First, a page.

Inaugural Lectures - Prof. Wenzel Jakob and Prof. Mika Göös


Event details

Date 20.02.2024
Hour 18:0019:30
Speaker Prof. Wenzel Jakob, Prof. Mika Göös
Category Inaugural lectures - Honorary Lecture
Event Language English
Date: Tuesday 20 February 2024

  • 18:00-18:05: Introduction by Prof. Rüdiger Urbanke, Dean of the IC School
  • 18:05-18:35: Inaugural Lecture Prof. Wenzel Jakob
  • 18:35-18:45: Q & A
  • 18:45-18:50: Introduction by Prof. Rüdiger Urbanke, Dean of the IC School
  • 18:50-19:20: Inaugural Lecture Prof. Mika Göös
  • 19:20-19:30: Q & A
  • 19:30-21:00: Apéritif in the FoodLab Alpine restaurant
Location:  CE 1 4

Registration: Click here


Prof. Wenzel Jakob

Differentiable Simulation of Light

The term "rendering" refers to computer programs that simulate light inside a virtual world to produce synthetic photographs. Their realism has steadily grown within the last decade, to the extent that renderings are now often indistinguishable from reality. *Inverse* rendering flips this process around: the images (e.g. photos) are now the input, and we seek a virtual world that explains them. This is a more difficult problem with applications in diverse scientific fields that require turning pictures into 3D models or other physical parameters. My group works on methods that solve this task by propagating derivatives through a simulation. Although intuitive, this idea turns out to be fraught with many theoretical and practical difficulties. I will give an overview of the key challenges and recent progress towards building robust and efficient differentiable rendering methods.
About the speaker
Wenzel Jakob is an Assistant Professor at EPFL, heading the Realistic Graphics Lab. His research revolves around inverse graphics, material appearance modeling and physically based rendering algorithms. He is interested in solving real-world problems using invertible simulations and developing algorithms and systems to do so at scale. Wenzel has received the ACM SIGGRAPH Significant Researcher award, the Eurographics Young Researcher Award, and an ERC Starting Grant. His group develops the Mitsuba renderer, a research-oriented rendering system, and he has created widely used open-source frameworks, including pybind11, nanobind, Instant Meshes (SGP Software Award recipient), and Dr.Jit.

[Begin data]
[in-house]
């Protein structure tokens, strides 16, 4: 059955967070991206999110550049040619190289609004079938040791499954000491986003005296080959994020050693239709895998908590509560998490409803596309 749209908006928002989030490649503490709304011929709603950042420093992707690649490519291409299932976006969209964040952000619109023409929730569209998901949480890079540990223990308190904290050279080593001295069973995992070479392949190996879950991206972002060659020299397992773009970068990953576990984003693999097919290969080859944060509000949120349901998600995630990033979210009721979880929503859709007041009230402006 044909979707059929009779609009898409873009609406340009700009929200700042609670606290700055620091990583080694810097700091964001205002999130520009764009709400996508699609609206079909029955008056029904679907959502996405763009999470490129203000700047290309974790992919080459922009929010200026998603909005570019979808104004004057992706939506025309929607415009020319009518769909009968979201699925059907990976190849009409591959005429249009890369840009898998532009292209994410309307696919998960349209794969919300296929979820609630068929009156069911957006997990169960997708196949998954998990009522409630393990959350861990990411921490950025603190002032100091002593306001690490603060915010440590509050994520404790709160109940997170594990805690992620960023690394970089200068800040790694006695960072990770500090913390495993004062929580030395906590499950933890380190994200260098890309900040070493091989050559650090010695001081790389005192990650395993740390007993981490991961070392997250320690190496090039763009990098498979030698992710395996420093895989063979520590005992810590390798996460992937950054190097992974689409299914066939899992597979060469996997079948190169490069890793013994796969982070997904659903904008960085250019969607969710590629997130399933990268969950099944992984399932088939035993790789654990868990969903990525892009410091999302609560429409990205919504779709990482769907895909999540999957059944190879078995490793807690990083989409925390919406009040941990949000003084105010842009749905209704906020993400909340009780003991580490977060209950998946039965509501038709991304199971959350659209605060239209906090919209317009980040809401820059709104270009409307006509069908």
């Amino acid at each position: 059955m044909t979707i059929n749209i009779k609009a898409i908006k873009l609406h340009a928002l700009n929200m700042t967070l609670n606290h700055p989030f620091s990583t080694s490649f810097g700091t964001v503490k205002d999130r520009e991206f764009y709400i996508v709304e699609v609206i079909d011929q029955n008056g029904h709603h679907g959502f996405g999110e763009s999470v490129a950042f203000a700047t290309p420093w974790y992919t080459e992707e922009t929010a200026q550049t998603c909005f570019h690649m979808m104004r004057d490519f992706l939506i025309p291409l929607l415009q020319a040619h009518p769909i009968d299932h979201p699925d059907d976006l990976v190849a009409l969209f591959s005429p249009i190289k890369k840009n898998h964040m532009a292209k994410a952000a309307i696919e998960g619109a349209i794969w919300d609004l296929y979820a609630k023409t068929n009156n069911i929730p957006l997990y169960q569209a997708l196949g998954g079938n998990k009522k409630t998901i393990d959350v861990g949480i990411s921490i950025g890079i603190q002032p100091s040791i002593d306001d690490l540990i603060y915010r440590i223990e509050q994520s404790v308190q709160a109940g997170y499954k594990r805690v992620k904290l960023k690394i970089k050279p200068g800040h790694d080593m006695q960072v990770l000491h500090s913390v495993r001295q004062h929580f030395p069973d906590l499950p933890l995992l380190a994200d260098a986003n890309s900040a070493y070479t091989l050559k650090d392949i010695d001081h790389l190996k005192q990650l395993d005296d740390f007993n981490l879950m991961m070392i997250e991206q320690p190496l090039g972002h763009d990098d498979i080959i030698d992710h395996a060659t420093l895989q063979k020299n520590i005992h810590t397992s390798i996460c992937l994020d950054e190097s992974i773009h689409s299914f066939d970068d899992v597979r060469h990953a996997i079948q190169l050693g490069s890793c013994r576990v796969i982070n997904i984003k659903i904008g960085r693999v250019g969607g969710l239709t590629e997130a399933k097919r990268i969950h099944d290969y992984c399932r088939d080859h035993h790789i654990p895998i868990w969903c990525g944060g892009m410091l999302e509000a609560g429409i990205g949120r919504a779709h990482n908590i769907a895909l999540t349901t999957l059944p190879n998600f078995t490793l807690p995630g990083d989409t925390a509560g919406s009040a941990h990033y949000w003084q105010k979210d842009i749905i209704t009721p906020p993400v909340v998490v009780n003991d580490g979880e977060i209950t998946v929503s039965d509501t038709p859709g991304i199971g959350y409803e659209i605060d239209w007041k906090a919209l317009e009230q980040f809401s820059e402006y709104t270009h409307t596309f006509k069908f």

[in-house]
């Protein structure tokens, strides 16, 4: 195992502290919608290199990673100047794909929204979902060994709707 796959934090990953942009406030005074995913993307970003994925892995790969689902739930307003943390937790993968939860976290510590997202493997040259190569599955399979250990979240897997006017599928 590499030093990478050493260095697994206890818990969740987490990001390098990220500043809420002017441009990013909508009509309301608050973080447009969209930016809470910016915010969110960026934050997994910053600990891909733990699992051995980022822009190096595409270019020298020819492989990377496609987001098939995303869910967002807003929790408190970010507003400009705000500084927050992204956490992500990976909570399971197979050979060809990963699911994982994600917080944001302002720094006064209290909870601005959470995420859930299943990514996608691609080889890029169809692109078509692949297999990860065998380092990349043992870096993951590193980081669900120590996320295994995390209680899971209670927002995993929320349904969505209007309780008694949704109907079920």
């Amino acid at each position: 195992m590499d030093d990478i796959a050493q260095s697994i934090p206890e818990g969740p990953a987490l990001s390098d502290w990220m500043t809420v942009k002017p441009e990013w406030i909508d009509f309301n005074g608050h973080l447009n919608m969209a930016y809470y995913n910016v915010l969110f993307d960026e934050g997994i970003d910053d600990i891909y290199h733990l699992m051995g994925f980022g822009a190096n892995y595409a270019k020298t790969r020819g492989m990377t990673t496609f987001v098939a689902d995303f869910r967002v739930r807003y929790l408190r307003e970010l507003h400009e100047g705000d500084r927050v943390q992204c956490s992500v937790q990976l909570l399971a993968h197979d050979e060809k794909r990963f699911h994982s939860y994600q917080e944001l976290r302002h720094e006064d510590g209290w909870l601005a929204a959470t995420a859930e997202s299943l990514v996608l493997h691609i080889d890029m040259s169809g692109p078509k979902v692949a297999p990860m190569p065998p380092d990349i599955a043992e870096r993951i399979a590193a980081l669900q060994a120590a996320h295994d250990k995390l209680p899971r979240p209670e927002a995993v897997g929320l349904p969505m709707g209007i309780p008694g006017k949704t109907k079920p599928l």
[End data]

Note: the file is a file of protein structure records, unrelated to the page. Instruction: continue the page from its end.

Prof. Mika Göös

Complexity Theory Through Play

Computational complexity theory addresses the question: What are the fundamental limitations of efficient computation? The foundational question of the field – the P ≠ NP conjecture – is the principal motivator for the research conducted in our Theory of Computation Lab at EPFL. I will discuss recent results from our lab, highlighting several surprising interconnections between seemingly different areas of computer science and math: playing the Hex board game, a resolution of a 30-year-old conjecture in graph theory, as well as applications to automata theory and computational learning theory.

About the speaker
Mika Göös is an Assistant Professor in the Theory of Computation Lab at EPFL since 2020. He is fascinated by impossibility phenomena in mathematics and theoretical computer science: Gödel’s incompleteness theorem, Turing’s uncomputability of the halting problem, the P ≠ NP conjecture. Previously, he was a post-doc at Stanford, Princeton IAS, and Harvard. He completed his PhD in 2016 at the University of Toronto under the supervision of Toniann Pitassi.

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